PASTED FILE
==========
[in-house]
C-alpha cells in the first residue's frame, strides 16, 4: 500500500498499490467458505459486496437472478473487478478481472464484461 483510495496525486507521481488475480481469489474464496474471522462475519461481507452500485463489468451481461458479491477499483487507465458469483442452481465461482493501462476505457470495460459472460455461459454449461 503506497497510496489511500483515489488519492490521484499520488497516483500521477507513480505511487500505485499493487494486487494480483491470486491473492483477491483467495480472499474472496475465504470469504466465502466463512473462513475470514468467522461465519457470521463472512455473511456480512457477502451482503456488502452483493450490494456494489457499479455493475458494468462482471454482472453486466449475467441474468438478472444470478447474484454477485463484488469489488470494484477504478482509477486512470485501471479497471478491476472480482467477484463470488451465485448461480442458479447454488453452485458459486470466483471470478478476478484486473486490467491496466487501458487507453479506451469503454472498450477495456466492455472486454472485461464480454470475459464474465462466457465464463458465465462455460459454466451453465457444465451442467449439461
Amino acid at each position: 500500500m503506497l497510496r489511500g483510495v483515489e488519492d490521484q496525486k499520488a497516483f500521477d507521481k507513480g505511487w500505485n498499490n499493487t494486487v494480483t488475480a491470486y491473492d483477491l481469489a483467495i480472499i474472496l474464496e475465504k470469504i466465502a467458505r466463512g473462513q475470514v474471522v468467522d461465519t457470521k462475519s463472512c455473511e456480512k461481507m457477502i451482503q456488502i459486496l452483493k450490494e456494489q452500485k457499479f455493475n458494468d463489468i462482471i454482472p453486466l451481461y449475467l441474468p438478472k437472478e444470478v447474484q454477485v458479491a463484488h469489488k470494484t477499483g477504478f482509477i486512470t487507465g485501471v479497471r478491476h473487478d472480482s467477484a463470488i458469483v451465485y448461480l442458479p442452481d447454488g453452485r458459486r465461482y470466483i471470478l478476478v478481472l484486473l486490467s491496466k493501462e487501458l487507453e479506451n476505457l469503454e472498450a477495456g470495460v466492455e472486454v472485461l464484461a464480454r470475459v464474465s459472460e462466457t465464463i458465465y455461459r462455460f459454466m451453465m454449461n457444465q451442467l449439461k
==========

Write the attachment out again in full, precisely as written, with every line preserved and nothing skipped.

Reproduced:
[in-house]
C-alpha cells in the first residue's frame, strides 16, 4: 500500500498499490467458505459486496437472478473487478478481472464484461 483510495496525486507521481488475480481469489474464496474471522462475519461481507452500485463489468451481461458479491477499483487507465458469483442452481465461482493501462476505457470495460459472460455461459454449461 503506497497510496489511500483515489488519492490521484499520488497516483500521477507513480505511487500505485499493487494486487494480483491470486491473492483477491483467495480472499474472496475465504470469504466465502466463512473462513475470514468467522461465519457470521463472512455473511456480512457477502451482503456488502452483493450490494456494489457499479455493475458494468462482471454482472453486466449475467441474468438478472444470478447474484454477485463484488469489488470494484477504478482509477486512470485501471479497471478491476472480482467477484463470488451465485448461480442458479447454488453452485458459486470466483471470478478476478484486473486490467491496466487501458487507453479506451469503454472498450477495456466492455472486454472485461464480454470475459464474465462466457465464463458465465462455460459454466451453465457444465451442467449439461
Amino acid at each position: 500500500m503506497l497510496r489511500g483510495v483515489e488519492d490521484q496525486k499520488a497516483f500521477d507521481k507513480g505511487w500505485n498499490n499493487t494486487v494480483t488475480a491470486y491473492d483477491l481469489a483467495i480472499i474472496l474464496e475465504k470469504i466465502a467458505r466463512g473462513q475470514v474471522v468467522d461465519t457470521k462475519s463472512c455473511e456480512k461481507m457477502i451482503q456488502i459486496l452483493k450490494e456494489q452500485k457499479f455493475n458494468d463489468i462482471i454482472p453486466l451481461y449475467l441474468p438478472k437472478e444470478v447474484q454477485v458479491a463484488h469489488k470494484t477499483g477504478f482509477i486512470t487507465g485501471v479497471r478491476h473487478d472480482s467477484a463470488i458469483v451465485y448461480l442458479p442452481d447454488g453452485r458459486r465461482y470466483i471470478l478476478v478481472l484486473l486490467s491496466k493501462e487501458l487507453e479506451n476505457l469503454e472498450a477495456g470495460v466492455e472486454v472485461l464484461a464480454r470475459v464474465s459472460e462466457t465464463i458465465y455461459r462455460f459454466m451453465m454449461n457444465q451442467l449439461k